Wednesday, July 6th | 7 Tammuz 5782

September 19, 2014 11:28 am

New Year’s Greetings From Hamas

avatar by Jerold Auerbach

Palestinian youth throwing stones at Israeli forces (illustration)

Palestinian youth throwing stones at Israeli forces (illustration). Photo: Dave Bender.

In the narrative of inversion that distorted media coverage of the recent Gaza war, the plight of Israeli civilians targeted by Hamas rockets, missiles and tunnel attacks was all but ignored. The conventional media wisdom featured innocent Gazans whose homes and lives were destroyed by cruelly disproportionate Israeli responses. Little wonder that during seven weeks when thousands of Israeli civilians fled from their homes and communities to safety with family, friends, or in makeshift accommodations elsewhere, the media remained fixated on Gaza victims of Hamas aggression.

New York Times Jerusalem Bureau Chief Jodi Rudoren finally roused herself to check the fate of bombarded Israeli civilians in Sderot, who have endured Hamas rocket attacks ever since the Israeli withdrawal from Gaza nearly a decade earlier. She fixated on a group of middle-aged men, comfortably seated on a sofa and beach chairs on Koby Hill, who happily munched snacks while they cheered the Israeli rocket “show.” So much for the plight of Israeli civilians under attack. The death of 4-year-old Daniel Tragerman from a rocket attack on his family’s home in a border kibbutz, which immersed the entire country in sorrowful mourning, was virtually ignored.

During the seven-week war, Israeli security sources revealed that a massive surprise attack had been planned by Hamas for Rosh Hashanah. Two hundred Hamas fighters, wearing Israeli uniforms, would emerge from dozens of tunnels to kidnap and kill Israeli civilians, effectively holding the entire country hostage. It is little wonder that despite the current cease-fire Israeli residents of communities adjacent to Gaza remain apprehensive about spending the approaching High Holy Days in their homes. “People are very afraid,” revealed Silvia Orshovsky of Ein Hashlosha, owner of a market that was hit during a rocket attack. “I want to be secure,” she told an Israeli reporter. “I’m going to hold the holidays elsewhere with friends.”

She is not alone. In Kibbutz Nahal Oz, where the Tragerman boy was killed, seventeen families, including his, have announced that they were leaving their homes – either for a year or permanently. In nearby Nirim, a resident told a reporter “we will hold the holiday far away . . . if it won’t be quiet we’ll stay there.” The sense of abandonment by their government was palpable. But the toll exacted on Israeli civilians by incessant Hamas attacks was not a story deemed fit to print in The New York Times.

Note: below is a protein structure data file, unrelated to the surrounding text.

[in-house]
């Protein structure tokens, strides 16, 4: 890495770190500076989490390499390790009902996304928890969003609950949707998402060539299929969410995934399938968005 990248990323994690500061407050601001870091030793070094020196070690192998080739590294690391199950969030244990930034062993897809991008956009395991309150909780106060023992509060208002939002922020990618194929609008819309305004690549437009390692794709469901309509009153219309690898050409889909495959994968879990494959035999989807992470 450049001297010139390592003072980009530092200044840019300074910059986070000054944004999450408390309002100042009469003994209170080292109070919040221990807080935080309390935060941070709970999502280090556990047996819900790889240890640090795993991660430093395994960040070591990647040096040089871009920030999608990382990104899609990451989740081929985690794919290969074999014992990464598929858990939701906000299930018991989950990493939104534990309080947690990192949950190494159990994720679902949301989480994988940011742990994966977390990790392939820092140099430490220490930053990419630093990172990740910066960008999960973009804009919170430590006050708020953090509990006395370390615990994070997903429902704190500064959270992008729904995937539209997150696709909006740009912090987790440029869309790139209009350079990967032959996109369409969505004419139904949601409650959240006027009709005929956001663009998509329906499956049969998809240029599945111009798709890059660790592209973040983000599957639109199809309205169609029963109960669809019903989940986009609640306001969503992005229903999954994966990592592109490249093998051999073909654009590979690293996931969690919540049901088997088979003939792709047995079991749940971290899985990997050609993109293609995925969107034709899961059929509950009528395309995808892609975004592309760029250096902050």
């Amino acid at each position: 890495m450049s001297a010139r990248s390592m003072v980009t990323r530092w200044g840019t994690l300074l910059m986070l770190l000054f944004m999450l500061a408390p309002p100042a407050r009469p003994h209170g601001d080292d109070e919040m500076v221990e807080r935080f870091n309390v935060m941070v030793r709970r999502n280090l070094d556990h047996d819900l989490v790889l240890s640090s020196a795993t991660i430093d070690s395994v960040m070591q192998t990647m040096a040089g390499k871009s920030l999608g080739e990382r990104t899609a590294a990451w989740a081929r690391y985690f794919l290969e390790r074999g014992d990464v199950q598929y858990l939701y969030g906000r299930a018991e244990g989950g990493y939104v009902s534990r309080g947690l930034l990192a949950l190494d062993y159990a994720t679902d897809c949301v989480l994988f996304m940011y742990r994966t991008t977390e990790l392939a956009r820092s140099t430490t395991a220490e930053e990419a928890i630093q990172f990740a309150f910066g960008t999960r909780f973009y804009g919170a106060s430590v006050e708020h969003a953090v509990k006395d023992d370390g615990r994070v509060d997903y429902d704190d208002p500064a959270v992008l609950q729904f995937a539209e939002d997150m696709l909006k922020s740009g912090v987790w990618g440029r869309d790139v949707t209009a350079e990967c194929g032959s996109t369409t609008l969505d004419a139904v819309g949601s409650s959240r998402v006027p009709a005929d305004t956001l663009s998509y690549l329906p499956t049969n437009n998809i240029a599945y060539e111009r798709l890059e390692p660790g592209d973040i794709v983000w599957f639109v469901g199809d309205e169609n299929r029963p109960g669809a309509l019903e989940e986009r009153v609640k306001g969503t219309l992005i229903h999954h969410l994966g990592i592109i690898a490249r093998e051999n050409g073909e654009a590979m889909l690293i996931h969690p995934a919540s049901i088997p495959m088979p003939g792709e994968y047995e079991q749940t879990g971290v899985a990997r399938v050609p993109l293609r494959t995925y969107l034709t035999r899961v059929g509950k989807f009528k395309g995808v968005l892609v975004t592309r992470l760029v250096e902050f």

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The narrative of Palestinian victimization remains too compelling to relinquish. With a Palestinian truck driver as her tour guide, Jodi Rudoren reported (September 17) on the recent upsurge in violence by young Jerusalem Arabs. Just as she had relied almost exclusively upon Gaza resident Fares Akram (the Times stringer who also reports for Al Jazeera) as her primary source of access to beleaguered Gazans, so she was guided through the East Jerusalem neighborhood of Issawiya to whitewash the violence inflicted by rock-throwing Arab boys and men, hundreds of whom have been arrested by Israeli police.

Rudoren’s bias, whether or not to her credit, is always blatant. The source of the violent upsurge, she wrote, was “the abductions and murders of three Israeli teenagers, followed by the gruesome abduction and murder” of a Palestinian teenager. Revealingly, only the abduction and murder of the Palestinian boy was “gruesome.” She noted that “Palestinians report attempted kidnappings, aggression and racist taunts by Jews.” She did not disclose what Israelis report, nor reveal the response of the Israeli owner of the gas station that was assaulted and looted by unidentified “masked youths” throwing stones and Molotov cocktails.

Ms. Rudoren’s Palestinian contacts, not surprisingly, offered variations on a familiar trope. The father of a 10-year-old, who runs a children’s center, revealed: “I’m not trying to convince them not to throw stones. I’m not going to tell them not to burn the gas station.” (Perish the thought.) A “community leader” in Issawaya, whose claim that his family has lived there for “800 years” is reported by Rudoren as though officially documented, blamed the recent outburst on “the settlers’ violence.” What violence – surely not the kidnapping and murder of the three Israeli teenagers – Rudoren did not document. But she carefully quoted a mother of five who revealed “I hate all Jews. . . . I even tell my children to go and throw stones. It is normal. It is a reaction to what the army is doing.”

As she did from her visit to Koby Hill in Sderot, Rudoren embraced the narrative that she never tires of recounting: the evil Israeli, indifferent to the suffering of Palestinians whose violent retaliation is unquestionably justified. For the Jerusalem Bureau Chief of the Times, that is the news that’s fit to print.

Jerold S. Auerbach is a frequent contributor to The Algemeiner

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